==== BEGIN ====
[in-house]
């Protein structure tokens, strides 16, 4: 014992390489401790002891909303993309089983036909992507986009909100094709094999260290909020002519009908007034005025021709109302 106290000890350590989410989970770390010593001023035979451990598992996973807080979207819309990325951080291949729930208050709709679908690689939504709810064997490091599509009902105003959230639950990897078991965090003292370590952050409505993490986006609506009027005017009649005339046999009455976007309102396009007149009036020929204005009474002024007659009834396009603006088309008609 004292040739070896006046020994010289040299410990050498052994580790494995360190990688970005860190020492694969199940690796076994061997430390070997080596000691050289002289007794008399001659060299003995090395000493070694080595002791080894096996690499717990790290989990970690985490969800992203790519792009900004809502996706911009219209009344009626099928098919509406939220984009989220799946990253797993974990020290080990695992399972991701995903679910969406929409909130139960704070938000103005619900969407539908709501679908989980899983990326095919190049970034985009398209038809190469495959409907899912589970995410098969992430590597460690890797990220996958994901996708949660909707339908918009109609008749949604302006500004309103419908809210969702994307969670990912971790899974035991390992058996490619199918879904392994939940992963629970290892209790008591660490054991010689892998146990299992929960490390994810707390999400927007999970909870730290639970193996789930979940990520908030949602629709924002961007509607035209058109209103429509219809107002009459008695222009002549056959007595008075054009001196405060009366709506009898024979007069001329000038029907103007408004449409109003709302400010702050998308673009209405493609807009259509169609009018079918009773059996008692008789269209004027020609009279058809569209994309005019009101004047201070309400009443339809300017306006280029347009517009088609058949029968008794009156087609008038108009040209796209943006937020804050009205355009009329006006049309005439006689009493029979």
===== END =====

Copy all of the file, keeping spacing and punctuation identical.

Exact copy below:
[in-house]
């Protein structure tokens, strides 16, 4: 014992390489401790002891909303993309089983036909992507986009909100094709094999260290909020002519009908007034005025021709109302 106290000890350590989410989970770390010593001023035979451990598992996973807080979207819309990325951080291949729930208050709709679908690689939504709810064997490091599509009902105003959230639950990897078991965090003292370590952050409505993490986006609506009027005017009649005339046999009455976007309102396009007149009036020929204005009474002024007659009834396009603006088309008609 004292040739070896006046020994010289040299410990050498052994580790494995360190990688970005860190020492694969199940690796076994061997430390070997080596000691050289002289007794008399001659060299003995090395000493070694080595002791080894096996690499717990790290989990970690985490969800992203790519792009900004809502996706911009219209009344009626099928098919509406939220984009989220799946990253797993974990020290080990695992399972991701995903679910969406929409909130139960704070938000103005619900969407539908709501679908989980899983990326095919190049970034985009398209038809190469495959409907899912589970995410098969992430590597460690890797990220996958994901996708949660909707339908918009109609008749949604302006500004309103419908809210969702994307969670990912971790899974035991390992058996490619199918879904392994939940992963629970290892209790008591660490054991010689892998146990299992929960490390994810707390999400927007999970909870730290639970193996789930979940990520908030949602629709924002961007509607035209058109209103429509219809107002009459008695222009002549056959007595008075054009001196405060009366709506009898024979007069001329000038029907103007408004449409109003709302400010702050998308673009209405493609807009259509169609009018079918009773059996008692008789269209004027020609009279058809569209994309005019009101004047201070309400009443339809300017306006280029347009517009088609058949029968008794009156087609008038108009040209796209943006937020804050009205355009009329006006049309005439006689009493029979």